California reported $4.7 billion in bad loans, or 14 percent of all delinquencies. The bulk of the state’s delinquent loans were concentrated in the Los Angeles and Orange County metropolitan areas. Sacramento reported two troubled spots in October when Natomas Crossing and Del Paso Retail were liquidated."

This right on the heels of the Dubai Commercial Real Estate crisis...

Office Space , Office Vacancy Rate

Commercial Real Estate Crash Begins with Dubai

Dubai World's credit problems are not going to seriously affect the economy of the US, but are they a forewarning of things to come? We have been hearing about the coming Commercial Real Estate Crash in the US. Well, it has happened in Dubai where overbuilding has led to a glut of space and no money to pay the mortgages. While the government of Dubai could step in and take responsibility for the debt, it appears they are unwilling to do so.

What are the risks to the US economy?

From WSJ - The (US's) $3.4 trillion outstanding in debt backed by office buildings, shopping malls and other commercial real estate is easily large enough to pose a real threat to the recovery.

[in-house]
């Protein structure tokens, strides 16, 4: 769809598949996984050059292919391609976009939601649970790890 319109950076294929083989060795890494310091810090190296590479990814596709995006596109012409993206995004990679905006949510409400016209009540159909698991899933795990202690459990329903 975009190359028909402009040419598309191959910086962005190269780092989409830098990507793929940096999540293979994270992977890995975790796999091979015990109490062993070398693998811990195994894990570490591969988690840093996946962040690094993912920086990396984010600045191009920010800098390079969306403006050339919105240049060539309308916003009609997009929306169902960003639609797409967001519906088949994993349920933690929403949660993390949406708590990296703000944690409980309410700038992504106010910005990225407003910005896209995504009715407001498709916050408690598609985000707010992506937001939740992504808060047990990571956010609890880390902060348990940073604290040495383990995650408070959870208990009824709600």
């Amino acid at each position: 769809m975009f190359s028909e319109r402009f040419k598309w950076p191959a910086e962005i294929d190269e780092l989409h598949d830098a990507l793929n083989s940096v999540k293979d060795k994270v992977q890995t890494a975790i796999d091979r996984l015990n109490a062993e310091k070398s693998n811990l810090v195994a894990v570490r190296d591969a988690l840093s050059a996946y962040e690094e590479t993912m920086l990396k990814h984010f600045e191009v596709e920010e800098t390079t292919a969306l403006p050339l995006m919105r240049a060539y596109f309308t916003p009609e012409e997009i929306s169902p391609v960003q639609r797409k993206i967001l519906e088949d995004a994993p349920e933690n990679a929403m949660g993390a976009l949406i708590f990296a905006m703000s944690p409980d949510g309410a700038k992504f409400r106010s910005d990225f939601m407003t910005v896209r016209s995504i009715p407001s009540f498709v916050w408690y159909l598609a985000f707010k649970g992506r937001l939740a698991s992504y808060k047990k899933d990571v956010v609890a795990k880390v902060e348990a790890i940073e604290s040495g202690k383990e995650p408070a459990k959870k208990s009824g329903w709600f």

The Moody's/REAL Commercial Property Price Index has lost 43% of its value since peaking in 2007, recently falling to its lowest level since 2002. As commercial property values fall, debt defaults rise.

This problem has been well-telegraphed and will likely take a long time to unwind—through 2012, according to Guy LeBas, fixed-income strategist at Janney Capital Markets. That might lessen the impact on financial markets.

But much commercial real-estate debt is held by regional banks that aren't too big to fail and that, during this slow unwinding, might be hesitant to lend more money. That should, at the very least, keep the brakes on the economic recovery.

From Bizjournals - The commercial mortgage-backed securities market has collapsed – there has not been a single issuance since mid-2008. If this huge monster lumbers unchecked, it has the potential of massive portfolio destruction, devaluation and crumbled investor confidence in the capital markets, and in any hope for rebound of commercial real estate any time soon. Our industry agrees this must not happen and looks for the Fed to exhibit strength and competence in the form of meaningful legislative rescue driven by private sector ideas.